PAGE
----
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Happy Ongpauco-Tiu’s tem(plates) for success |

Modern Living

Happy Ongpauco-Tiu’s tem(plates) for success

OOH LA LAI - Lai S. Reyes - The Philippine Star
Happy Ongpauco-Tiuâs tem(plates) for success
Blue’s clues: Happy Ongpauco-Tiu with her Spode and Johnson Brothers plates collection as backdrop. “I love blue and white china so i made a room especially for it.”
Photos by Walter Bollozos

It was her mother’s love for collecting dinnerware and entertaining guests at home that sparked her obsession with plates, so much so that she wanted to build her own collection even while she was still in college.

Restaurateur and chef Happy Ongpauco-Tiu happily looks back at the time when she made her first big purchase and how she used her “plate addiction” as a tem(plate) for success.

Lenox marqueza ates with christofle silverwares

“While my classmates saved their allowances to buy Gucci bags and shoes, I saved mine for plates,” Happy says with a grin. 

She considers her most prized possession her first set of Bernardaud Limoges plates, a secondhand purchase from an aunt who bought it in a flea market in Paris.

“It was love at first sight,” Happy recalls. “She sold it to me for P90,000 which I paid in hulugan (installment). It was a good bargain considering that it was hand-painted and in mint-condition.”

Plates definitely are a top purchase when she travels.

Barrio fiesta: A sample of Happy’s Filipino tablescape using bilaos as placemats, Christofle cutleryand Hermes plates with bahay kubovegetables.

“Again, I think I got that from my mom, Liberty Ilagan. She would tag me and my sisters — Love and Sunshine — along when she shopped for dinnerware when we were younger,” notes Happy.

But aside from buying plates, Happy would also look for silverware and candleholders to match the collection.

“I also take cooking lessons in the country I visit. Because when you entertain at home, it shouldn’t be just about the food, you have to touch all the senses. You have to bring the entire experience, even the culture of the place where the dish originated.”

Animal appeal: Carnets d’ Equateur by Hermes

These days, Happy splurges on Hermes plates and scours Rustan’s homeware section for good finds. Yesterday, Stores Specialists Inc. (SSI) launched new collections from Pottery Barn, Pottery Barn Kids and West Elm at Central Square in BGC, and partnered with Happy to celebrate her 20th year in the food industry.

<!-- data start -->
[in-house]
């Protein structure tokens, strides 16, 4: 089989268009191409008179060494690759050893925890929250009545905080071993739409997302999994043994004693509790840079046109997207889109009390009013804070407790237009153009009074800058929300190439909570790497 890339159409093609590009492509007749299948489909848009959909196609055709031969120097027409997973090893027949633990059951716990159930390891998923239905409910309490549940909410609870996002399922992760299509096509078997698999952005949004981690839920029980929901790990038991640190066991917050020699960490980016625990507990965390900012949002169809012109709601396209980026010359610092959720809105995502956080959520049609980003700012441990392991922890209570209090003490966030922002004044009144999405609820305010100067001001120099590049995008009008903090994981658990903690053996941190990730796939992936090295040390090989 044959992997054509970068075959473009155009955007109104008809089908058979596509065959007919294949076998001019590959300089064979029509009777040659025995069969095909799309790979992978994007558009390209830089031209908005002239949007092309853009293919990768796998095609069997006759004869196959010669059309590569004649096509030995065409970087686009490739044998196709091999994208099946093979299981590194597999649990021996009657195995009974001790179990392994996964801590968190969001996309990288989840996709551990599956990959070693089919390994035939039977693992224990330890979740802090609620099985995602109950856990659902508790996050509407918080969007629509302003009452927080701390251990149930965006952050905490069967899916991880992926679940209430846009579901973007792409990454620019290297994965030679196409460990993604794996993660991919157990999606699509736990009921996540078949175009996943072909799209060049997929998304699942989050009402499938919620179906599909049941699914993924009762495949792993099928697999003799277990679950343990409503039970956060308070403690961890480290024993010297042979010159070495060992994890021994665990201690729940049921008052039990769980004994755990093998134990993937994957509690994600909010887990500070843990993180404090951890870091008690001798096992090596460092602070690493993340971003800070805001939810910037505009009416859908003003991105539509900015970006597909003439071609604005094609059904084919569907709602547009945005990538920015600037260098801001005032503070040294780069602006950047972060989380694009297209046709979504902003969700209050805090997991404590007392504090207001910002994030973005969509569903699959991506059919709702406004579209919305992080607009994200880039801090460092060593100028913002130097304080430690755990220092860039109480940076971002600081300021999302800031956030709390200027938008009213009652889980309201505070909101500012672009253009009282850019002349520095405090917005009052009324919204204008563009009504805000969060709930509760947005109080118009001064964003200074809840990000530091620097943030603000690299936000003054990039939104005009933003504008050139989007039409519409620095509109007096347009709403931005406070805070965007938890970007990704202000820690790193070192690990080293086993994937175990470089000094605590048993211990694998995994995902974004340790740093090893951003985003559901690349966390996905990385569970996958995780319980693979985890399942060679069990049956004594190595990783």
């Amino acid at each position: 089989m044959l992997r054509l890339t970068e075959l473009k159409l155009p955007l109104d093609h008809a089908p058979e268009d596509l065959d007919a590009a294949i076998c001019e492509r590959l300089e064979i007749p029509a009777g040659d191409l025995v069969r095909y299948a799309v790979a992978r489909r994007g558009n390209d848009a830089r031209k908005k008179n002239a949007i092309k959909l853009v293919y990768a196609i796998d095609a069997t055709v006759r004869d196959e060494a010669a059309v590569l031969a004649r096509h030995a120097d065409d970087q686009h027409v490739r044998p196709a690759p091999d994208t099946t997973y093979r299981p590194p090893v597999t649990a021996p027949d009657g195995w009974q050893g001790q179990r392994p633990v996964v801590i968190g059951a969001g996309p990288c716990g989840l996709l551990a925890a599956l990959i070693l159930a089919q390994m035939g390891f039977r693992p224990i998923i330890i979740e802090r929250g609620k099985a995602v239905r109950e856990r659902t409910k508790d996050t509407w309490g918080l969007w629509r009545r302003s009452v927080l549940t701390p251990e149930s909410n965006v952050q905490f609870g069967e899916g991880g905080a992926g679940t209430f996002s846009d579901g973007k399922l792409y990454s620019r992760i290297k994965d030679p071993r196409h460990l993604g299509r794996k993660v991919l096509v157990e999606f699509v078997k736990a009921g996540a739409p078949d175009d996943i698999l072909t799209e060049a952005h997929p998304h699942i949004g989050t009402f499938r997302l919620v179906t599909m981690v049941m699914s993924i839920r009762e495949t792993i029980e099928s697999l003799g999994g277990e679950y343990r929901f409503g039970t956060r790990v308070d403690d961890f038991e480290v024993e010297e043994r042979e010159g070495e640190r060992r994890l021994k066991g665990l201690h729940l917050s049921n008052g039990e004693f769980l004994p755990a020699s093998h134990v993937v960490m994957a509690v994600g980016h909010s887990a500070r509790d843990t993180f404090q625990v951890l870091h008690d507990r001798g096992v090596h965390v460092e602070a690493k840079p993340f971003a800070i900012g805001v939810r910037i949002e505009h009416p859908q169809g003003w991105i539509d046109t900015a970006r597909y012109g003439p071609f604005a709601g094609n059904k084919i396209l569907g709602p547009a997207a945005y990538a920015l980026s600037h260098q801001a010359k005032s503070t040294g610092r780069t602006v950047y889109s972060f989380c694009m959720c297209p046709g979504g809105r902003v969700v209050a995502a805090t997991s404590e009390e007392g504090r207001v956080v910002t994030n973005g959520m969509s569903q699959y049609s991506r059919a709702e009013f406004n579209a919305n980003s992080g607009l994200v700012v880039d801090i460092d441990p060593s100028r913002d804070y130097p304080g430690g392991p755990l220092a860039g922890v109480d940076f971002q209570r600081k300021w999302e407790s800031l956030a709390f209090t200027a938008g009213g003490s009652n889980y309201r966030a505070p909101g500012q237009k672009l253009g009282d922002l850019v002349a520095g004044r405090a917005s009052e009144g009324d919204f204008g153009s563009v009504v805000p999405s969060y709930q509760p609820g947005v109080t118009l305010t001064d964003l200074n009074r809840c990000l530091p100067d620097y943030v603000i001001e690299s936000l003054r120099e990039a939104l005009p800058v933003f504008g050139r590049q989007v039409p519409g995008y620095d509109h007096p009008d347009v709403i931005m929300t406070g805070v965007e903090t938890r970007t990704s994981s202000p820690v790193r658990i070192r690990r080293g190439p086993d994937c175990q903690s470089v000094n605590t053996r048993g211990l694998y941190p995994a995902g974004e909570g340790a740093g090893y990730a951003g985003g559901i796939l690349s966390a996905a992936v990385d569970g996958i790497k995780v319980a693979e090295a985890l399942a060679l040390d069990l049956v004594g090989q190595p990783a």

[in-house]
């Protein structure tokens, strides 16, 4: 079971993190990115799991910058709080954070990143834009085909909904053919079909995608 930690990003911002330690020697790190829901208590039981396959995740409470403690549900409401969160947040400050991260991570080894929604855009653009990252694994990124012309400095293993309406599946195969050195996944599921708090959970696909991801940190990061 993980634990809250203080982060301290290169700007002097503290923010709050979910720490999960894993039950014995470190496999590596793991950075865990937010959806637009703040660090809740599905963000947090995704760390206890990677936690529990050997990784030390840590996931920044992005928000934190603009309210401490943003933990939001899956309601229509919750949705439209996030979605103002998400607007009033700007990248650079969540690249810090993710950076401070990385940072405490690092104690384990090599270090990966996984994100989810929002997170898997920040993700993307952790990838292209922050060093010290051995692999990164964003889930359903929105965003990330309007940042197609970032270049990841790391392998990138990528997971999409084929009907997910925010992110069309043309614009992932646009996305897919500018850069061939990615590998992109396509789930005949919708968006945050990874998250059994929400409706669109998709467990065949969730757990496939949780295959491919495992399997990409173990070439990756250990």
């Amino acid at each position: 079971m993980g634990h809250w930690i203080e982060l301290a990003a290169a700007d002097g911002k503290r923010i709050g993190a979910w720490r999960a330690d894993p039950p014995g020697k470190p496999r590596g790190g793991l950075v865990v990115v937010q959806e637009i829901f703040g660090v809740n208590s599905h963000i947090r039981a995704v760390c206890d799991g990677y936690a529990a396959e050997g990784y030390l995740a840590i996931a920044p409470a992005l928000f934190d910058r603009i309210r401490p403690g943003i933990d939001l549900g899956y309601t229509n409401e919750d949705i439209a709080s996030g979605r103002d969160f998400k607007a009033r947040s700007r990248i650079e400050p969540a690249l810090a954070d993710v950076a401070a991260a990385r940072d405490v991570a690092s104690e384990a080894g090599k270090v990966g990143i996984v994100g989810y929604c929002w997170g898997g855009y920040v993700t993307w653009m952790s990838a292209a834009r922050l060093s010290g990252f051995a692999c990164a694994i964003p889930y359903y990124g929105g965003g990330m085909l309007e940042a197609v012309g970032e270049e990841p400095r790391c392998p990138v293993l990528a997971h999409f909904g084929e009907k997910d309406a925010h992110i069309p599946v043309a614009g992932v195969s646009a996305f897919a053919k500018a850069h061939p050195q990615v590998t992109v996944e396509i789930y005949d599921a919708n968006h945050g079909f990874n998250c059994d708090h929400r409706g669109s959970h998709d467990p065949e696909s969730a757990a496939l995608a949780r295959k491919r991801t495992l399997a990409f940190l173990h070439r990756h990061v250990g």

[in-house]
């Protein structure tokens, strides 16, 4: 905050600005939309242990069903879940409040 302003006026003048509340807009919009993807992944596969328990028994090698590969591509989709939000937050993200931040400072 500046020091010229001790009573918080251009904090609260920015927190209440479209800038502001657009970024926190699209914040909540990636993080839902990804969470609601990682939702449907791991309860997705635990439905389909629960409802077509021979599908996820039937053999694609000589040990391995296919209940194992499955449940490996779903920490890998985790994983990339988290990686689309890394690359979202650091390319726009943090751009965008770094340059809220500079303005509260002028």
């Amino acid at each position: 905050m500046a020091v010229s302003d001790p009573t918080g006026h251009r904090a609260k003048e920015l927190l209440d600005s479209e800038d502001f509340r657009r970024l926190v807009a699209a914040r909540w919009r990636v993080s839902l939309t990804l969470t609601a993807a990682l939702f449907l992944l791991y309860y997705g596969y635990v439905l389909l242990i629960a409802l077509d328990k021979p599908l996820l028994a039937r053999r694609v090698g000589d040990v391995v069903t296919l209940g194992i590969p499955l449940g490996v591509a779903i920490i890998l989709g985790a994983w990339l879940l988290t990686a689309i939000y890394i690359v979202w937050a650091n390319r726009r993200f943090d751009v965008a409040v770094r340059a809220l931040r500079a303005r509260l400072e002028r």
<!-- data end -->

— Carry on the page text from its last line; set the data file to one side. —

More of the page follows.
We met Happy one fine afternoon in her private dining room in Makati. Designed by her interior designer friend Chat Fores, it’s a nice place where she entertains family and close friends. The house has an intimate dining room, a mini-theater — replete with a snack bar — and a plate room called “The Library,” where she showcases her favorite pieces.

On one wall, we spotted limited-edition plates by National Artists Fernando Amorsolo and BenCab, and a festive plate collection done by Dominican artist Jose Morillo.

Happy’s prized possession: Happy Ongpauco bought this second-hand Bernardaud Limoges hand-painted floral plate —while she was still in college — from her aunt who got it from a flea market in Paris.

Prominently displayed are plates from her favorite brands: Balcon du Guadalquivir and “A Walk in the Garden” by Hermes and the “hand plates” by Bernardaud Limoges, Rosenthal, hybrid plates by Seletti, Lennox by Marchesa, and plates with Lina Cavalieri’s face from brands Fornasetti and The Mad Hatter.

“I use Bernardaud’s plates with hand prints for degustations because as soon as I put food on it, it looks as if the dish is on top of the palm. I normally use ‘A Walk in the Garden’ by Hermes for Asian-themed events,” explains Happy.

Also, there’s a special room in the house devoted for her Spode and Johnson Brothers plates collection.

“I love blue and white china so I made a room especially for it,” Happy shares. “The plates you see here are like 1/4 of my collection. I have a separate bodega of all my collections.”

She even has a butler who takes good care of the plates during functions, and a secretary who does the inventory.

Art on a plate: National Artist Fernando Amorsolo

Happy admits that she feels guilty of buying expensive plates.